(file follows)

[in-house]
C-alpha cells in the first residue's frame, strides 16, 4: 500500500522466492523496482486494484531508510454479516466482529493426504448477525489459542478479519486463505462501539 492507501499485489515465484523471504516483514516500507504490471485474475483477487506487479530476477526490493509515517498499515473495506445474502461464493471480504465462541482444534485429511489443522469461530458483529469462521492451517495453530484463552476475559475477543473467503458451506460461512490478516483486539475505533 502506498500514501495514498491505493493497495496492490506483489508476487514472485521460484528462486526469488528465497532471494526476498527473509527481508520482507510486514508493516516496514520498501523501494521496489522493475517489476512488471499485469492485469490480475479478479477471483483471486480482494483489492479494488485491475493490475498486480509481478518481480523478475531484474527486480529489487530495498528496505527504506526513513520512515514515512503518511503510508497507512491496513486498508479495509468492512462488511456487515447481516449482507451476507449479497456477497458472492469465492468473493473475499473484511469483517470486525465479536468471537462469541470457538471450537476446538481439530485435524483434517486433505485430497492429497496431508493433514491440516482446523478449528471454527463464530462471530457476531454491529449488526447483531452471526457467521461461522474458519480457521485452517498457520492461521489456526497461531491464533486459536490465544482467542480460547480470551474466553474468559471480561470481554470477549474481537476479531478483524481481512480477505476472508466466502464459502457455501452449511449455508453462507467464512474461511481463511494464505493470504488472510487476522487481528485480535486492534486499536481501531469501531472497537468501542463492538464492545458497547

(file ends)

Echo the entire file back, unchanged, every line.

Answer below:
[in-house]
C-alpha cells in the first residue's frame, strides 16, 4: 500500500522466492523496482486494484531508510454479516466482529493426504448477525489459542478479519486463505462501539 492507501499485489515465484523471504516483514516500507504490471485474475483477487506487479530476477526490493509515517498499515473495506445474502461464493471480504465462541482444534485429511489443522469461530458483529469462521492451517495453530484463552476475559475477543473467503458451506460461512490478516483486539475505533 502506498500514501495514498491505493493497495496492490506483489508476487514472485521460484528462486526469488528465497532471494526476498527473509527481508520482507510486514508493516516496514520498501523501494521496489522493475517489476512488471499485469492485469490480475479478479477471483483471486480482494483489492479494488485491475493490475498486480509481478518481480523478475531484474527486480529489487530495498528496505527504506526513513520512515514515512503518511503510508497507512491496513486498508479495509468492512462488511456487515447481516449482507451476507449479497456477497458472492469465492468473493473475499473484511469483517470486525465479536468471537462469541470457538471450537476446538481439530485435524483434517486433505485430497492429497496431508493433514491440516482446523478449528471454527463464530462471530457476531454491529449488526447483531452471526457467521461461522474458519480457521485452517498457520492461521489456526497461531491464533486459536490465544482467542480460547480470551474466553474468559471480561470481554470477549474481537476479531478483524481481512480477505476472508466466502464459502457455501452449511449455508453462507467464512474461511481463511494464505493470504488472510487476522487481528485480535486492534486499536481501531469501531472497537468501542463492538464492545458497547